UMD released its long-awaited external diversity review — but it offers few details
Main Administration Building. (File photo/The Diamondback)
Nearly five months after the completion of an external review of diversity and inclusion at the University of Maryland, its final report has been released, offering few substantive policy recommendations and largely endorsing the actions the administration had already taken.
The review — which was conducted in April after it was commissioned in the wake of the fatal stabbing of 2nd Lt. Richard Collins on the campus— aimed to assess the “impact, effectiveness, coordination, structure, and organization” of diversity and inclusion efforts across the campus.
Its findings and recommendations paint a picture of a community left reeling in the dark following the tragedy and a decentralized administrative model that struggled to address its concerns.
“Following the murder of Lt. Collins, an atmosphere of uncertainty descended on the campus that seems to be evolving into suspicion regarding the administration’s commitment to diversity,” the report read. “If left unresolved, this matter will likely affect the recruitment, retention and success not only of students, but of faculty and staff as well.”
Though the 37-page report included little details and few quotes from the students, staff and faculty interviewed by the task force, it laid out generalized distrust between the community and administrators and a need for the university to adapt its system for handling diversity concerns.
Still, the authors repeatedly emphasized that President Wallace Loh and the university administration should be commended for their response to Collins’ death — and that the heart of the problem lies not in the school’s actions, but in a lack of communication about those actions.
“It was not clear that there is a general understanding and/or appreciation that President Loh and Provost [Mary Ann] Rankin have taken multiple steps to address growing acts of intolerance, a campus tragedy, and more during the past year,” the report read.
The authors specifically reviewed — and praised — the university’s “Transforming Maryland: Expectations for Excellence” diversity plan from 2010, the preliminary report of the recent campus climate study and the report from the Joint President/Senate Inclusion and Respect Task Force.
Collins’ killing — which a white former student of this university is charged in — came amid a spike in hate bias incidents across the campus. During the 2016-17 academic year, white nationalist posters were found across the campus on several occasions, a noose was hung in a fraternity house kitchen and anti-immigrant messages were written in chalk outside Stamp Student Union, among other incidents.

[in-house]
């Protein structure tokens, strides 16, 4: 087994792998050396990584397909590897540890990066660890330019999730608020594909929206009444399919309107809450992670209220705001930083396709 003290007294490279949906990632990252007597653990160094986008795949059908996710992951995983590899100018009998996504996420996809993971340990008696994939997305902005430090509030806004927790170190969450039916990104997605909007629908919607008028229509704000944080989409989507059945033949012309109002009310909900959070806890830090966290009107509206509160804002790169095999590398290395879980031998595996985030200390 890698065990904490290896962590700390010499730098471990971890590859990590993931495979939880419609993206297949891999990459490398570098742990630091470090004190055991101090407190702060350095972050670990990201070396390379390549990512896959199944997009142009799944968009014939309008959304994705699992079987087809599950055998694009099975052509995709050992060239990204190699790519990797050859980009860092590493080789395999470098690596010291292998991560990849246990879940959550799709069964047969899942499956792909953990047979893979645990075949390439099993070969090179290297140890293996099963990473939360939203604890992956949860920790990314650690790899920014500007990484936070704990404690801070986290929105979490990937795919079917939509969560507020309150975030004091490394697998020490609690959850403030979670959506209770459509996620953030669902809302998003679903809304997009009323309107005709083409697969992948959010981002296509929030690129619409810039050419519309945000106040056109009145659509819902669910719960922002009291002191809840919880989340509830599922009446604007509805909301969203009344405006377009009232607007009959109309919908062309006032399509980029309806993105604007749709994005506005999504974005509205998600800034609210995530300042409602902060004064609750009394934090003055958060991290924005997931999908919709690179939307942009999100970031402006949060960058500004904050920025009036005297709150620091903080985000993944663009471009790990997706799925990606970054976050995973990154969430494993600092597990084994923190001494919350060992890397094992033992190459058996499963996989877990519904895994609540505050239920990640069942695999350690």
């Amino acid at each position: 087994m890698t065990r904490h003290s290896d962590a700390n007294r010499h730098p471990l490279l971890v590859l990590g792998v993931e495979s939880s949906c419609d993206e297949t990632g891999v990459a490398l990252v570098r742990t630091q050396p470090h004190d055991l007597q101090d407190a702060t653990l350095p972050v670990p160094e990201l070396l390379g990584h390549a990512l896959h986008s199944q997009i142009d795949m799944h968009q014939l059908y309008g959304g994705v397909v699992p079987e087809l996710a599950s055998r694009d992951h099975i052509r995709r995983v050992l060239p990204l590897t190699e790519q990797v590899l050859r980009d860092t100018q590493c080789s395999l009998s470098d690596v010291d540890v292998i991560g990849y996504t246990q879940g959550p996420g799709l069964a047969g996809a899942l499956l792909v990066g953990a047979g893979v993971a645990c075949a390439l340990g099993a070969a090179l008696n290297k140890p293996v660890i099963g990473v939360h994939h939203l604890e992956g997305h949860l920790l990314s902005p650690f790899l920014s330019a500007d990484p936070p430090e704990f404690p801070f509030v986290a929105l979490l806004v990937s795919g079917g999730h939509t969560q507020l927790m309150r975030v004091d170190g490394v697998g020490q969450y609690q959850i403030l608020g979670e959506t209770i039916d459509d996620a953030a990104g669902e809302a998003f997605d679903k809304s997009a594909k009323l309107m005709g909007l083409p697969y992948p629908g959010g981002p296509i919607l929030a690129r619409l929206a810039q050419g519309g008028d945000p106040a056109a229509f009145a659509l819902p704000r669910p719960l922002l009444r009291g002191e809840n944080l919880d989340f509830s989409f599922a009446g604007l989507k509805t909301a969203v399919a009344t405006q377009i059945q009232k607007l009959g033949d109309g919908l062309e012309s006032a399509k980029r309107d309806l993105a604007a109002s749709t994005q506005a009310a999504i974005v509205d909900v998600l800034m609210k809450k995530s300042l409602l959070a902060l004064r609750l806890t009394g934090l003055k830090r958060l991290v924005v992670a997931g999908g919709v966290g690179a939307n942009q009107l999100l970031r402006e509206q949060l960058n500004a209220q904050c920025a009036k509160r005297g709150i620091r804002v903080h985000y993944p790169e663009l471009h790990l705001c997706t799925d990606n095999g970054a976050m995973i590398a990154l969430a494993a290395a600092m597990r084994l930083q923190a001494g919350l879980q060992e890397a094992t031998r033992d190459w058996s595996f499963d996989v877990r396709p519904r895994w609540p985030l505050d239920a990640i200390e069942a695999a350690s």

The final findings were outlined and delivered to Loh on June 22, according to the document. Since the start of the semester, campus activists have been pushing for the administration to release its findings — a process that many felt took far too long.
Solomon Comissiong, the president of the Black Faculty and Staff Association, had been at the forefront of calls for the report’s release. He was one of the campus leaders interviewed by the review team, and in September, he said the report’s continued suppression was “like a slap in the face.”
But upon seeing the review, Comissiong said that although it raised serious concerns, he didn’t understand what about it prompted the university to keep it concealed for so long.
“This thing was supposed to be put out there weeks ago, and it was completed several months ago,” he said. “If that’s all the content it is, why would you not put that out?”
In September, interim Chief Diversity Officer Cynthia Edmunds said there was no timeline planned for the report’s release, and that she wasn’t “especially surprised about” anything in it.
Transparency and communication in the administration were chief among the report’s focuses. Interviewees told the review team that they were often unaware of both the university’s diversity efforts and of campus events, which harmed participation and echoed the joint task force’s finding of “the impression nothing is being done.”
The report recommended the creation of a “President’s Diversity Council” and a university-wide “Equity, Diversity and Inclusion Council,” both chaired by the vice president for diversity and inclusion, to oversee the implementation and communication of diversity efforts across the campus.
The university currently doesn’t have a vice president for diversity and inclusion, something the report said was a cause for concern among interviewees. The report recommended former interim Chief Diversity Officer Roger Worthington be promoted to the position — but he resigned over the summer, after the findings were delivered to Loh.
The report stressed the need for the university to “effectively and appropriately” fund the Office of Diversity and Inclusion, which, in addition to developing campus-wide programming, houses the LGBT Equity Center and the Nyumburu Cultural Center.
Activists from both centers expressed frustration to the review team that a lack of staffing and funding had limited their ability to accomplish their goals. The report said this “negatively affected morale and contributed to distrust” of the administration.
Most of the policy and programming recommendations weren’t accompanied by many details. The recommendations included that the university work more with surrounding Prince George’s County, implement strategies for recruiting students from diverse backgrounds and develop “common readings” programs for freshmen that focus on issues of racial and ethnic identity.